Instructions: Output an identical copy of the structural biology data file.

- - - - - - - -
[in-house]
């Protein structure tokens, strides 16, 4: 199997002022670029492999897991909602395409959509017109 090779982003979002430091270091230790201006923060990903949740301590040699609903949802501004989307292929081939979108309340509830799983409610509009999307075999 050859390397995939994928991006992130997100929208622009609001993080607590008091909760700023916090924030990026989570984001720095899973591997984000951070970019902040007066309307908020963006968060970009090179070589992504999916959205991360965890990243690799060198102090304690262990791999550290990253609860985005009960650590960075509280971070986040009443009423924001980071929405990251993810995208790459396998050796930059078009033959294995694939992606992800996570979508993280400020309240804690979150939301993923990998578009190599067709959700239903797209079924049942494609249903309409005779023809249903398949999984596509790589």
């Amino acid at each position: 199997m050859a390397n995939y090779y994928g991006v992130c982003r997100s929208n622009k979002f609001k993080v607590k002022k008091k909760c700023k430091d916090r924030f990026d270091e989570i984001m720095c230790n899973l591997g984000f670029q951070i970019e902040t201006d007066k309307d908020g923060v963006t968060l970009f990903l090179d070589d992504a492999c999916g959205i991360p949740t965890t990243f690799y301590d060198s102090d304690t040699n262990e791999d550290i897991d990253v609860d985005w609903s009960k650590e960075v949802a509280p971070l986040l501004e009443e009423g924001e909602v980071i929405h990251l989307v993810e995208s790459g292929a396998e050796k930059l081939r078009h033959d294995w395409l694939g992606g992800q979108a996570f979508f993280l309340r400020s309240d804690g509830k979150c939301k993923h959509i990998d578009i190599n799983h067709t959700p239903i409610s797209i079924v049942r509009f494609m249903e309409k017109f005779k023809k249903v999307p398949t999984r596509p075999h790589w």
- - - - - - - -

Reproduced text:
[in-house]
């Protein structure tokens, strides 16, 4: 199997002022670029492999897991909602395409959509017109 090779982003979002430091270091230790201006923060990903949740301590040699609903949802501004989307292929081939979108309340509830799983409610509009999307075999 050859390397995939994928991006992130997100929208622009609001993080607590008091909760700023916090924030990026989570984001720095899973591997984000951070970019902040007066309307908020963006968060970009090179070589992504999916959205991360965890990243690799060198102090304690262990791999550290990253609860985005009960650590960075509280971070986040009443009423924001980071929405990251993810995208790459396998050796930059078009033959294995694939992606992800996570979508993280400020309240804690979150939301993923990998578009190599067709959700239903797209079924049942494609249903309409005779023809249903398949999984596509790589």
């Amino acid at each position: 199997m050859a390397n995939y090779y994928g991006v992130c982003r997100s929208n622009k979002f609001k993080v607590k002022k008091k909760c700023k430091d916090r924030f990026d270091e989570i984001m720095c230790n899973l591997g984000f670029q951070i970019e902040t201006d007066k309307d908020g923060v963006t968060l970009f990903l090179d070589d992504a492999c999916g959205i991360p949740t965890t990243f690799y301590d060198s102090d304690t040699n262990e791999d550290i897991d990253v609860d985005w609903s009960k650590e960075v949802a509280p971070l986040l501004e009443e009423g924001e909602v980071i929405h990251l989307v993810e995208s790459g292929a396998e050796k930059l081939r078009h033959d294995w395409l694939g992606g992800q979108a996570f979508f993280l309340r400020s309240d804690g509830k979150c939301k993923h959509i990998d578009i190599n799983h067709t959700p239903i409610s797209i079924v049942r509009f494609m249903e309409k017109f005779k023809k249903v999307p398949t999984r596509p075999h790589w």